12 Lives and a Rainbow

12 people. 12 personalities. 12 sets of struggles. 12 hearts of passion, 12 stories of redemption. 12 living testimonies to transformation. 12 life stories all pointing to 1 God.

And a rainbow.

In Academy classes we’ve just finished two weeks of sharing life stories. When I was reading the Academy packing list in the summer, they mentioned bringing any materials that would be helpful for sharing your life story. That didn’t mean much to me at the time, since I thought life story was just a cooler word for tell-your-testimony-in-ten-minutes. But this was nothing like that. We each had 1 ½ hrs to share our lives. Like, our whole lives: our ancestry, our birth story, our family dynamics, our struggles when we were 5, 8, 12, and 19, our joys and most meaningful moments. We spoke of our relationships, the bedrocks and mistakes and emotional rollercoasters.  We shared pictures – the scanned black&white pictures of grandparents’ weddings, through our awkward braces phase and the regretful college party scenes.

I can’t even describe some of the hardships that people vividly shared about (and for their privacy, I won’t try). Over and over, I was just amazed at the diversity of our backgrounds – from the self-professed rebel who knew every philosophical argument against God, to the goody two shoes who has to succeed in everything (any guesses which one is me?) 🙂 Yet we all had testimonies of God’s faithfulness in drawing near to us in the hard times, sometimes banging us over the head to make us wake up to His presence, sometimes waiting patiently for us to look up and see Him standing there.

Anyway, I shared yesterday, and I really enjoyed it. I wrote a 12-page manuscript (yep, a manuscript sounds way cooler than a paper, or document) and read it out loud. Mine was not the most sensationalist one ever – my life basically goes along the lines of “I have a family and God who loves me and I’ve gotten to go a lot of cool places and meet a lot of cool people. And even when life is hard and I’m stupid, it’s still really good.” My life has been whole – really richly whole. No gaping wounds, no black holes of despair. And that is something I can REJOICE in, recognizing that God in his grace has spared me a lot of pain and sorrow while still reminding me constantly of my inability to live life without Him.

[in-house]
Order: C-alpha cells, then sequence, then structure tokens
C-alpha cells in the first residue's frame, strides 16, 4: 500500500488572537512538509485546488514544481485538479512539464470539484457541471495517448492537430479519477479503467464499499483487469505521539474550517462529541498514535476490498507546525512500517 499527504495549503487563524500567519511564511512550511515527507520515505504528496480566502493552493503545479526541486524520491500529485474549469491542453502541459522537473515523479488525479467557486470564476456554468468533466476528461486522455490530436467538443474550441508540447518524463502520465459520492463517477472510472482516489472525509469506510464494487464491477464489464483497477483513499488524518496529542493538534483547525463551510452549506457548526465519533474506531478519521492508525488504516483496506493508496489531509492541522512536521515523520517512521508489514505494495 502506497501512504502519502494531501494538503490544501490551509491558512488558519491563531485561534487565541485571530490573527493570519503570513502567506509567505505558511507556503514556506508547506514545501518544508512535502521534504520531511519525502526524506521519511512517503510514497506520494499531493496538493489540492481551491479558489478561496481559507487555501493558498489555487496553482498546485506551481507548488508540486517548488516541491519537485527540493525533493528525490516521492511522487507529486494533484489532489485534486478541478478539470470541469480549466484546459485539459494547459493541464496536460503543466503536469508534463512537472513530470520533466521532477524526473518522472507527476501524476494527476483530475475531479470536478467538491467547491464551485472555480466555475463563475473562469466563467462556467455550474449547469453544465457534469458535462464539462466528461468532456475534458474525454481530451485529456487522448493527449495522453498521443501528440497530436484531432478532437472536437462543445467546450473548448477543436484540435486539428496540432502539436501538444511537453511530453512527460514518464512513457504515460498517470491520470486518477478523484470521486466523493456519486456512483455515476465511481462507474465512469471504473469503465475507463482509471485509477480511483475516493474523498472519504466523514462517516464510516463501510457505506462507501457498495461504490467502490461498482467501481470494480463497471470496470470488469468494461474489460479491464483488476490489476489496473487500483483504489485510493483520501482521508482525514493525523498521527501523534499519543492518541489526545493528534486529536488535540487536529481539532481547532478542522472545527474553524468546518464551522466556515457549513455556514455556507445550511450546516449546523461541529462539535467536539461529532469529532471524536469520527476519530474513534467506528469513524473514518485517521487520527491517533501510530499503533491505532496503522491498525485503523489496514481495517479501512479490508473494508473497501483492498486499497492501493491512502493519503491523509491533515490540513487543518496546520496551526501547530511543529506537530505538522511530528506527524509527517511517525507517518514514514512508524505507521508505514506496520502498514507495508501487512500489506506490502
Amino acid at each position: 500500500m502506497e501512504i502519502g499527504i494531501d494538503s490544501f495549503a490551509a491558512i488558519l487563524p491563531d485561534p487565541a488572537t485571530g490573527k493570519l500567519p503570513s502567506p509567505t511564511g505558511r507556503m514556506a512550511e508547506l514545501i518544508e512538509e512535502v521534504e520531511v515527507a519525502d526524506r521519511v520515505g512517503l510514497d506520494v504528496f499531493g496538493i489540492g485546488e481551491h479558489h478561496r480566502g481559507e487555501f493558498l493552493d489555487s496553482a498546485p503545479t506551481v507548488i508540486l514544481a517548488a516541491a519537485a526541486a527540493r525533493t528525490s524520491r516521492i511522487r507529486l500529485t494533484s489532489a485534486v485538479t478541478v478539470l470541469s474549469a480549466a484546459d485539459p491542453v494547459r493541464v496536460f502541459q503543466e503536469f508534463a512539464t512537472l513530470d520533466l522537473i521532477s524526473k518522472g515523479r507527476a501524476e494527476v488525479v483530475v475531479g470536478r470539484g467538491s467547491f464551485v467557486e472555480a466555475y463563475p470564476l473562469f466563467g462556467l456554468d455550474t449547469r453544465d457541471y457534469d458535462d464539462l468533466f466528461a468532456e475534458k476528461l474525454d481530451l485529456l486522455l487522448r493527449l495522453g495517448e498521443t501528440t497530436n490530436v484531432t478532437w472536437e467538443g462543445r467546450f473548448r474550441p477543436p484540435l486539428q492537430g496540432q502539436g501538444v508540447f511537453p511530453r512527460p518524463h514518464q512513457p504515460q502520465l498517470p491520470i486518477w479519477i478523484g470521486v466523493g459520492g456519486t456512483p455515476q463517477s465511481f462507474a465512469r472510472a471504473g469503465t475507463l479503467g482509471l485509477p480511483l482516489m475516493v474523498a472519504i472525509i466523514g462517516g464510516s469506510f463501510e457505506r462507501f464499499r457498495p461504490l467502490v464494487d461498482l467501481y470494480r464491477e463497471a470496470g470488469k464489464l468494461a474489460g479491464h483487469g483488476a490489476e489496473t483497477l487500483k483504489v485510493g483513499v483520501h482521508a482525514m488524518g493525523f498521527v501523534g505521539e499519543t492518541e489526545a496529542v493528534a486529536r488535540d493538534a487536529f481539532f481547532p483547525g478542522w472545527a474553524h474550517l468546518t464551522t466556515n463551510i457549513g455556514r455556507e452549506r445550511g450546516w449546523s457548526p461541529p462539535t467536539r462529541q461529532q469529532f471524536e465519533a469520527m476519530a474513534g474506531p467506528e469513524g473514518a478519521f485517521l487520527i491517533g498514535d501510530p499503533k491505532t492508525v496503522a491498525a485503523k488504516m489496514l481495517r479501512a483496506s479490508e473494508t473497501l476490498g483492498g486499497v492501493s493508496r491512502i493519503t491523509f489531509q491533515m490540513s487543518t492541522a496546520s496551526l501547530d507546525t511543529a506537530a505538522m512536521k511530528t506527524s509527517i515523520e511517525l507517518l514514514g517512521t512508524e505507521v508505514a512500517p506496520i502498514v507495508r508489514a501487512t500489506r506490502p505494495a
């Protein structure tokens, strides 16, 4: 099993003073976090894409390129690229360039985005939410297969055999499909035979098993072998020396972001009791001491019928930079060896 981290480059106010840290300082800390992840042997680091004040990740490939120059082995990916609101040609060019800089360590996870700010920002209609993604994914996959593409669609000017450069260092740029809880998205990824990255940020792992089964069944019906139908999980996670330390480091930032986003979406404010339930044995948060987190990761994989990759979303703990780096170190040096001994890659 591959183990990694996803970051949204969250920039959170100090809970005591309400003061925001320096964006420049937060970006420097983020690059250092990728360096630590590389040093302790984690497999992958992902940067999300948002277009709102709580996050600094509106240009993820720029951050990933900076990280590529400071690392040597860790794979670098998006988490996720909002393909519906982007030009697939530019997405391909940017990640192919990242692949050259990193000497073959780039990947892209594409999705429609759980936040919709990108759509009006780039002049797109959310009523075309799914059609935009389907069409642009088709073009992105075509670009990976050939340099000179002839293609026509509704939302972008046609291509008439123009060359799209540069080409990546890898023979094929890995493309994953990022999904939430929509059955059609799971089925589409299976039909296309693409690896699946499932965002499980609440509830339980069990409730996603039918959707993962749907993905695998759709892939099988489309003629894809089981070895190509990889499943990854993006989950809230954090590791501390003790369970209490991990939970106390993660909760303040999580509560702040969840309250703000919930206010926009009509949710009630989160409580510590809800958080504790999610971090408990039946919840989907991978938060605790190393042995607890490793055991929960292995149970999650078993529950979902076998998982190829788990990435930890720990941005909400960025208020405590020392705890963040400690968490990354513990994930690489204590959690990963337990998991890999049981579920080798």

Yesterday evening, after another Fellow shared his story, I was just feeling really thankful for God’s work in all of our lives – the evidence of His hand molding and shaping us was undeniable. We were headed to the chapel outside, for Evensong, when I looked up and gasped – a stammering, jaw-dropping gasp. The sun was streaming across the bay, and against the murky grey backdrop of rain in the distance, there was a massive triple rainbow arching over the buildings and trees, one side touching down in the bay, one side touching on the far side of the barn – completely surrounding the Academy property, with a massive gnarled oak tree squarely in the center. The colors were more vibrant and rich than any other rainbow I’d seen before, with three district spectrums of color fully visible.  We just gaped for about 10 minutes (and all showed up for Evensong a bit late that night).

Biblically, the rainbow is a sign that God will never again flood the earth. It’s a sign of hope. And against the backdrop of 12 lives of struggles and sin, the vibrant rainbow of hope –  reminding us of God’s promise to continue transforming us into His likeness – was completely breath-taking. It might have been my favorite moment since arriving at the Academy.

I don’t have any pictures, but maybe that’s best. If you saw the rainbow, you’d probably be really jealous, and I don’t want to make anyone stumble. 🙂

But here’s a picture, just to make you happy: (from the Trinity Forum 20th anniversary Gala in DC a few weeks ago. Don’t we look so grown-up? I still feel like I am playing dress-up…)



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The heavens declare the glory of God…

… and the sky above proclaims His handiwork. (Psalm 19:1)

(Pictures taken tonight at sunset. Still can’t believe I live here. Real post coming soon, I promise.) 🙂


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I can’t believe I live here…

Long story short:

I’ve been at Trinity Forum Academy (TFA) for the past two weeks, and will be here until May 2012. It’s a intentional 9-month long learning and living community of twelve 20-something Christians who are trying to figure who God is, who we are, and what that means for the world we live in.

That’s the generic spiel I give people. But almost invariably, they have more questions. Because frankly, what I described sounds a lot like a postmodern Jesus Movement commune.

And thus the tentative follow-up question always comes soon after: So, Krista… what exactly are you doing at Trinity Forum Academy?

You know, that’s a great question. 🙂 It’s one I’ve been trying to answer in my head for the last two weeks, actually. Let me split it up this way:

The Characters

Meet the Trinity Forum Academy Class of 2012. Aren’t we a fine-looking bunch?